The Beauty of Interpretation: James Earl Jones + Denzel Washington as 'Troy Maxson'

James Earl Jones + Denzel Washington as 'Troy Maxson' in August Wilson’s classic, ‘Fences' Collage

As an actor, one of the most divine things I can take away from the constant performing of classics is the actors interpretation. We can see countless re-envisioning's of classics, and the same remains: every actor will bring their own flavor to the role.

I saw the "all Black" version of 'A Streetcar Named Desire' on Broadway starring Blair Underwood and Nicole Ari Parker last summer. Beautiful show! Nicole was stellar! Her interpretation of 'Blanche DuBois' was different than Vivian Leigh's, different than Jessica Tandy's, and different than Jessica Lange's. That is the beauty of acting!

In 1987, August Wilson's now-classic play 'Fences' hit the Broadway stage, starring James Earl Jones, Mary Alice, Courtney B. Vance, Ray Aranha, and Frankie Faison. Directed by Lloyd Richards.

 23 years later in 2010, a revival of 'Fences' hit Broadway, starring Denzel Washington, Viola Davis, Chris Chalk, Stephen Henderson, and Russell Hornsby. Directed by Kenny Leon.

Fences is a 1983 play by American playwright August Wilson. Set in the 1950s, it is the sixth in Wilson's ten-part Pittsburgh Cycle. Like all of the Pittsburgh plays, Fences explores the evolving African-American experience and examines race relations, among other themes. The play won the 1987 Pulitzer Prize for Drama and the 1987 Tony Award for Best Play.

Today, I want to explore one scene from the show in particular, as it is interpreted by two different sets of actors.  

First up, from 1987, James Earl Jones (as Troy) and Courtney B. Vance (as Cory), in this performance from Act I/Scene III.

Next up, from 2010, Denzel Washington (as Troy) and Chris Chalk (as Cory), in this performance from Act I/Scene III.

Ah, the beauty of interpretation!

Both James and Denzel delivered some great work during their performances, though the difference here, I think, lies with the conditioning of audiences in 1987 and audiences in 2010.

The performance James offered up in 1987 had the audience on the edge of their seats. Afraid to laugh...afraid to move, it seemed. His booming voice filled the theater and commanded the attention of everyone within earshot. Courtney's nuanced and slightly frightened performance added to the level of tension in the scene. I feared for 'Cory.' This added to some later moments in the show when 'Troy' and 'Cory' have altercations, ESPECIALLY the "strike two" moment. It added to the tension (and maybe even fear?) embedded in the relationship of 'Troy' and 'Rose.' (I could go on and on about the brilliance that is Mary Alice, but I'll spare you!)

The performance Denzel offered up in 2010 was quite powerful as well. I believed that Denzel's 'Troy' loved his son, wholeheartedly, but was disconnected from the "new generation," and the idea that following ones dreams WAS possible. Denzel's 'Troy' was scared of change. Chris' 'Cory' was bold, yet respectful and naive.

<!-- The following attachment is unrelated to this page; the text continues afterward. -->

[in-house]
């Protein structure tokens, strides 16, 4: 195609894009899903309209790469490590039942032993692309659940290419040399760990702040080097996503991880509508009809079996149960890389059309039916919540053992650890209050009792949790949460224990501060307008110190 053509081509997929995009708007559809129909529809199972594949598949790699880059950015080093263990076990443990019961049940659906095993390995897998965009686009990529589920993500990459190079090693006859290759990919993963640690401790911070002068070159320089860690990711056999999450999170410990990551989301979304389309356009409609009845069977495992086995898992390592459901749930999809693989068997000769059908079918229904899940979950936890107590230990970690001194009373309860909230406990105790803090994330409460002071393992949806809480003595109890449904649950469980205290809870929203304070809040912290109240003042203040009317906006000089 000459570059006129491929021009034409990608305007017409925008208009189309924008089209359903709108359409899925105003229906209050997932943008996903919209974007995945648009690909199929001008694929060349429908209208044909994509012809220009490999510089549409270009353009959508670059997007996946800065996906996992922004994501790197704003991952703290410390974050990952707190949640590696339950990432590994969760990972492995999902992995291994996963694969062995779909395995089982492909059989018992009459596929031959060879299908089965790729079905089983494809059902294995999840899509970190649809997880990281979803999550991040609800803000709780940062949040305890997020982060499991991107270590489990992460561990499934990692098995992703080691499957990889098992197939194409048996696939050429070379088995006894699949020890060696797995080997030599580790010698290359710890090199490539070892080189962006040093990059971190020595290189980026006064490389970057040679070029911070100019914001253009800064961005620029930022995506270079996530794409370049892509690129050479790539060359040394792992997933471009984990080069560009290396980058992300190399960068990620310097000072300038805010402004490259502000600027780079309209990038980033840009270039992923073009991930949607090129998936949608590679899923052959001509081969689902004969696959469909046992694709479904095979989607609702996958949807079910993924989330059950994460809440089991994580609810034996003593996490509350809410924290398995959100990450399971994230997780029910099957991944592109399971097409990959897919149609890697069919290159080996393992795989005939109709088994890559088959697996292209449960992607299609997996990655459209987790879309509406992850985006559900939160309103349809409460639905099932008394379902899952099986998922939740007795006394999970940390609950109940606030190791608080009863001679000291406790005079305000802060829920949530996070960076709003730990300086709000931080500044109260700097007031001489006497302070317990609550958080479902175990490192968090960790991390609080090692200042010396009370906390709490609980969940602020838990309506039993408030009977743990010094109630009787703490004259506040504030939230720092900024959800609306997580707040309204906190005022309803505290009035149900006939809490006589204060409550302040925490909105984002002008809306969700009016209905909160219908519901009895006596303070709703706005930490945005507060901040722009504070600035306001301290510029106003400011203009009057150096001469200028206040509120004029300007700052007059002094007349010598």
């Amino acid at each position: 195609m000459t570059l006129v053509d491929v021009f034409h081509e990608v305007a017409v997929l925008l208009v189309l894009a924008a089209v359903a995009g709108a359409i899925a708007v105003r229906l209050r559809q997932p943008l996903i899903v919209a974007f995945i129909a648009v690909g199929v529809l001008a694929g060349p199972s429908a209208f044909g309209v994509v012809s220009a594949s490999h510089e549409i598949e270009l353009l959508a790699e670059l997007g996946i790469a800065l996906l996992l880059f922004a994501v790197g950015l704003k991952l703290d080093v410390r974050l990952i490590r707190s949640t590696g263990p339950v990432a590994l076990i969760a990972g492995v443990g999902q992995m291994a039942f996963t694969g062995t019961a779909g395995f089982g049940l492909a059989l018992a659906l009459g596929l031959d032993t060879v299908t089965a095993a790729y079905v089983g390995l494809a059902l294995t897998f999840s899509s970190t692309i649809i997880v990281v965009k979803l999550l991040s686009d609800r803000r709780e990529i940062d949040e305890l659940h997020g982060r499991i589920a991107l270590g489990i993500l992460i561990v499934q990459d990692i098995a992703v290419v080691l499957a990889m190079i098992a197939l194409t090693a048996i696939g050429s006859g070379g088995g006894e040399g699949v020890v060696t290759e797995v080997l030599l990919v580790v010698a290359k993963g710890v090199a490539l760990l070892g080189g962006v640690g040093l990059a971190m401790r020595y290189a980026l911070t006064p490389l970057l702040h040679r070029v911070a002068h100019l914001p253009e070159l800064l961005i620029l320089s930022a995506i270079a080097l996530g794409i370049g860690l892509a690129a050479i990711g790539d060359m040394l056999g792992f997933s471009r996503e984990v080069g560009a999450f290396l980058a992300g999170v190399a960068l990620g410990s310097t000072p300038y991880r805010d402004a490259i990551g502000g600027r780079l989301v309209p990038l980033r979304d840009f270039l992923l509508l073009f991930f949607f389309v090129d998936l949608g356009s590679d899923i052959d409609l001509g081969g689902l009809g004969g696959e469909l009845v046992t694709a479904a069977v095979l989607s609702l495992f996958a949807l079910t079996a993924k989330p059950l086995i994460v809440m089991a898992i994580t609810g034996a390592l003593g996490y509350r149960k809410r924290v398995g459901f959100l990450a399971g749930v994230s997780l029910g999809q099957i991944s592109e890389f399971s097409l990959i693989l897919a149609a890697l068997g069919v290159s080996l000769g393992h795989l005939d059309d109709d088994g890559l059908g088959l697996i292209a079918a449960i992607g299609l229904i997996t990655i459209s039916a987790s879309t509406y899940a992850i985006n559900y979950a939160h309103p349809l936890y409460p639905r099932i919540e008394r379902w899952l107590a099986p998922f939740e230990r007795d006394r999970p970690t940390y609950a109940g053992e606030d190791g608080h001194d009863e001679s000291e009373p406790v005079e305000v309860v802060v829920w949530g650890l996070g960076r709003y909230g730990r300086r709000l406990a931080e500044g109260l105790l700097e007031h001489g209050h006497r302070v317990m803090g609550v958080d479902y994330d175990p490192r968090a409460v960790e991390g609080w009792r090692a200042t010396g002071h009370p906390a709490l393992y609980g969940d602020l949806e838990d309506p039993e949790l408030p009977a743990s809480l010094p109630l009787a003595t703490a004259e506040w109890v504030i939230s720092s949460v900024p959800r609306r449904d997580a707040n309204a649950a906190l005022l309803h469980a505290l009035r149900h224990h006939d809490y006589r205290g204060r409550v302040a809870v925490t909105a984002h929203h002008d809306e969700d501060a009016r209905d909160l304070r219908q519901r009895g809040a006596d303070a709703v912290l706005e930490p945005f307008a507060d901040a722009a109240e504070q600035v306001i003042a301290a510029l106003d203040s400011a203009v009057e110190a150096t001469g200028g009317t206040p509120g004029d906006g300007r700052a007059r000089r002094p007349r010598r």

It's my opinion, though, that the audience was the downfall of said performance. The laughter, the snickering, the clapping during intricate monologue made it tough for me, as an audience member, to fully invest in what was happening on stage. My focus was constantly snatched away from the stage and put onto someone in the audience. Thankfully, though, Denzel (and Chris) were masterful enough to trudge through it, and deliver a beautiful scene.

Growing up in theatre, I was ALWAYS taught that more times than not it is not my duty to communicate verbally with the actors on stage. Cat calling, shouting, hollering, all of that, was frowned upon by my teachers. So when I see shows, I'm almost always quiet as a church mouse. This is partly because of my training, but mostly because I love to soak up the performance in full. I want to catch ever nuanced and subtle performance an actor offers. I want to see ever batted eye-lash. I want to hear every bated breath. I want to float in the tension of a scene.

As an actor, I know how tough it can be to perform in front of an audience that feels it necessary to communicate with you, verbally. I've been there. But I get it. Sometimes a performance/show is just SO GOOD that you have to have a visceral reaction. When I saw 'The Color Purple: The Musical' here in Los Angeles, there were many times where I hollered! But that was a musical, and my hollers were "hidden" in the beautiful music wafting from the orchestra pit. When watching straight plays though, I try my damnedest to silently participate.

Denzel Washington tells a story about a play he did early in his career in which he played an abusive spouse. During a heightened scene, FULL of tension, his co-star (playing his spouse) aims a gun at him. Denzel recalls being in the moment, yet still hearing (and almost breaking character to laugh) an audience member mutter under her breath, "Shoot him...shoot that muthafucka..." So yes, I get it. Sometimes we become so invested in a character, characters, or a storyline that we have these reactions. I would just dig it if folks were more aware of the fact that we aren't watching a film or a TV show, and that the actors on stage CAN hear you, and that what you do in the audience may very well distract them and cause their performance to suffer.

Both sets of 'Troy's' and 'Rose's' won Tony Awards for their performances. James Earl Jones and Mary Alice in '87, and Denzel Washington and Viola Davis in '10.

Both shows were beautiful interpretations of August's classic work. I am thankful anytime an artist offers up their view of a piece of work. Thankful, indeed.

I've flapped my gums long enough. What do YOU think about the above performances? Which is your favorite? Why? Do you think audience behavior has changed over the years? Let's start a conversation! I'd love to hear your thoughts!

- D.